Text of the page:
Monday, June 11, 2012

'Tumble Circus' at London Wonderground, 10th June 2012

There is a strange casual sadism in watching an acrobatics show.  One one hand you're impressed by feats of strength and agility, and on the other you're ghoulishly wondering if they're going to screw up and seriously injure themselves.  Watching people hurt themselves  in various ways is undoubtedly quite popular nowadays (and probably has been since the dawn of time).  I'd imagine that any audience watching people performing dangerous feats is half wondering what would happen if they were to slip off a rope or crash into the audience.  I suppose it is to 'Tumble Circus' credit that most of the enjoyment and suspense came from deeply hoping these nice people would survive their act with a full collection of teeth and no broken bones.

'Tumble Circus' is made up of two performers: Tina Machina, and Kenneth Fall.  They're a modern, no frills kind of act: very stripped down and self-aware with a nice line in self-deprecating humour.  This performance tells the story of the ups and downs in the 17 year relationship of the performers, as they fall in and out love and argue amongst each other.    I don't know how much of it is true or not, the line between reality and fiction seems somewhat blurred.  There are short spoken word sections which punctuate the various circus acts involving clubs, rope climbing, a trapeze, hula-hoops and an impressive range of acrobatics.

The stripped down and personal nature of the performance gives them a bit of a license to make mistakes and get away with it.  There were quite a few screwups near the beginning of the performance involving dropped clubs and hula-hoops that Tina Machina couldn't quite flip off the floor.  Perhaps this was intentional in order to build a genuine sense of danger for the acrobatics to come?  Whether these were intentional mistakes or not, it certainly adds a bit of an uncomfortable air to proceedings.  After all, if they keep dropping these clubs on the floor, how can we be sure that they are going to be able to catch each other when they're swinging high above the audience? I did enjoy the narrative of the performance, which grounded the personalities of the performers very effectively. Maybe the timing and pace could be a little faster, but I half suspect these moments of down time are to give the performers a chance to have a breather.  

The common image of an acrobat troupe is sequined leotards, constant grins and a near total air of consummate professionalism.  When watching a performance like that, you get a vicarious sense of danger, but with the understanding that it's not very likely to go wrong.  The movements are practised and machinelike, with no room for error.  In 'Tumble Circus' there is (at least the illusion) that things are somewhat looser and have more room for interpretation.  The two performers, even as they place complete trust in each other act out little bickering sequences, hitting each other in the head with their shoes and refusing to extend a hand to pull the other up.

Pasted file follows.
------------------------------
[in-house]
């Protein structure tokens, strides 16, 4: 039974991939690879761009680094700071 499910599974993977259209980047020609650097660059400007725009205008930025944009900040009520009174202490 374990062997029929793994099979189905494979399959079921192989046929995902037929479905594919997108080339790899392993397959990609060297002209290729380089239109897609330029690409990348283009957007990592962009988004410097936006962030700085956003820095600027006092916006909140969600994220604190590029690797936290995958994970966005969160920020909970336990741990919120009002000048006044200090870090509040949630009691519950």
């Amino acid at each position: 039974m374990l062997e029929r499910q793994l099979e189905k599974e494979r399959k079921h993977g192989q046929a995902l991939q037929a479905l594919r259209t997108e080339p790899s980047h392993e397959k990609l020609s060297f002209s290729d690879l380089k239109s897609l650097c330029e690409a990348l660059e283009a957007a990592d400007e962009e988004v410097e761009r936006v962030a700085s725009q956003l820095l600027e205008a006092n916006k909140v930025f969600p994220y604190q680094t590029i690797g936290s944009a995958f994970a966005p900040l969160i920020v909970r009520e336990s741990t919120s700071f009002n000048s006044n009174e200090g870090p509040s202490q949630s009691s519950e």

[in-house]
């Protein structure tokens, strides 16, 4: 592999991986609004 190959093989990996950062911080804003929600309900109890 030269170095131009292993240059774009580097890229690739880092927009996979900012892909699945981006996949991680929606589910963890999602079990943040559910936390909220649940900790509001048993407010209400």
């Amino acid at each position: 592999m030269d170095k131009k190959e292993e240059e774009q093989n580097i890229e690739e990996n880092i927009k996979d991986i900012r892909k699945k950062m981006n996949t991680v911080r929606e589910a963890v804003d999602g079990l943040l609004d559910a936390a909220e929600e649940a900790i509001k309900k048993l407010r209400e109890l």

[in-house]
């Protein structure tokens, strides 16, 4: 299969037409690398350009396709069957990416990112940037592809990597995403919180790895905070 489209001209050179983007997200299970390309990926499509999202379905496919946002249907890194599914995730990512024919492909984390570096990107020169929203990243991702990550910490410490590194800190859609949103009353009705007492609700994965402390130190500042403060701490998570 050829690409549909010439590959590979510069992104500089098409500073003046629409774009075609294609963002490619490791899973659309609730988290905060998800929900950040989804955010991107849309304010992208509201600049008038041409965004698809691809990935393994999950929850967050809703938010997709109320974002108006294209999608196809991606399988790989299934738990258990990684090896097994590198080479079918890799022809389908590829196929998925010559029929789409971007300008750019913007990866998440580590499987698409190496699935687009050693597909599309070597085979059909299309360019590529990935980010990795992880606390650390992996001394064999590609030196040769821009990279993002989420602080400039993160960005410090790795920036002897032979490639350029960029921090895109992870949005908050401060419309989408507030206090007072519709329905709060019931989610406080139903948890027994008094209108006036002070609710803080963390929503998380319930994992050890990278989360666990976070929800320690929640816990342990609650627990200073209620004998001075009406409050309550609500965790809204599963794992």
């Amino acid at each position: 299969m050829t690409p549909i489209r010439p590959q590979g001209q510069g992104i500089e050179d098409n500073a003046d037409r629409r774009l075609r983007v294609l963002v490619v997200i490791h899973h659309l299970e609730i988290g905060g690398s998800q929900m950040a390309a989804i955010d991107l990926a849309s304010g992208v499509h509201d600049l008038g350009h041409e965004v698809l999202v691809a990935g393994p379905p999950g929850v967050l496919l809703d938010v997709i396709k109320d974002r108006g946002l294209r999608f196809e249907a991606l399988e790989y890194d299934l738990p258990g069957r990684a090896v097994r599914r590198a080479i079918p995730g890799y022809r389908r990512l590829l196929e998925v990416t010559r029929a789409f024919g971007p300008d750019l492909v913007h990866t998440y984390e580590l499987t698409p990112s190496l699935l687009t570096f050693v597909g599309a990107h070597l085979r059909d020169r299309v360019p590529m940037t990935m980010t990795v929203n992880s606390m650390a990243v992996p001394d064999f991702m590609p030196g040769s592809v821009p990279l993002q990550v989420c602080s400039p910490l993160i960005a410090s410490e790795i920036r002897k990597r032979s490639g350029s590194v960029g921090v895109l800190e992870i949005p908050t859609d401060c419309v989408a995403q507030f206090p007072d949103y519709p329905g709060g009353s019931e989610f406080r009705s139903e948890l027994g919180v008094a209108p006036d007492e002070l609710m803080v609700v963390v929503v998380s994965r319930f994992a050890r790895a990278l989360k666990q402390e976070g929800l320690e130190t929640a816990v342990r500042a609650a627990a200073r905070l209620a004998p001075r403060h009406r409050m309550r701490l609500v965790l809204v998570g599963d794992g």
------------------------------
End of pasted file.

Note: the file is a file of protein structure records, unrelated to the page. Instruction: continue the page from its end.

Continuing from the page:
The fact that the glamour has almost entirely been stripped from the act makes the performers much easier for the audience to identify with.  You start to think, 'if 'normal' people like this can pull off acrobatics feats, then maybe I could too'.  It's a pretty nice message to give to an audience, and even though the illusion breaks very quickly once you start to consider the massive effort needed to train yourself to this level, it's fun to entertain the idea.

As the narrative proceeds, and the couple make up and break up, parts of the audience are sucked into the narrative.  I had been assured there was no audience participation in the performance, but two members of the audience were picked on quite mercilessly.  One woman was singled out for receiving a series of roses taken from the top of a rope.  Receiving roses plucked from an acrobat's teeth seems like a quite flattering and nice experience.  On the flip side, a man in the audience was quite meanly attacked for being 'old', 'grey' and 'over-the-hill'.  This was the only sour note in the performance for me.  It is a little jarring to hear these pleasant people repeatedly bully someone based on his appearance.  They could have gotten away with maybe one jibe and kept me on side, but throughout the latter half of the show they kept picking on this one guy, who as far I could tell had done nothing to warrant being singled out.  It's not like someone sitting in the audience has much of a chance to respond, and after all he has paid to get in, so I felt a bit sorry for him, whoever he was.

Apart from this slight hiccup though, the audience seemed to be having a great time, applauding at the right moments, and even engaging in an impromptu pillow fight when one was tossed into the audience.  

The music used during the show also hit a sweet spot for me.  Covers of what sounded like 'Today' by the Smashing Pumpkins and 'No Surprises' by Radiohead were played repeatedly as an instrumental soundtrack to proceedings, and to close the act, 'Cannonball' by the Breeders was played.  They're good choices, and contemporary indie songs goes a little way to adding some kind of authenticity and emotional honesty to the act.

I think 'Tumble Circus' achieved what they set out to do, and at no point during the show was I bored.  There is a slightly scrappy nature to the show, and a few more mistakes than you'd expect to see in an act like this, but then it's entirely possible they put those in to increase suspense. It's not exactly a world-shaking show, but it slotted very neatly into the kind of semi-subversive cabaret world that they're trying to establish in the Spiegeltent down at the Udderbelly.  

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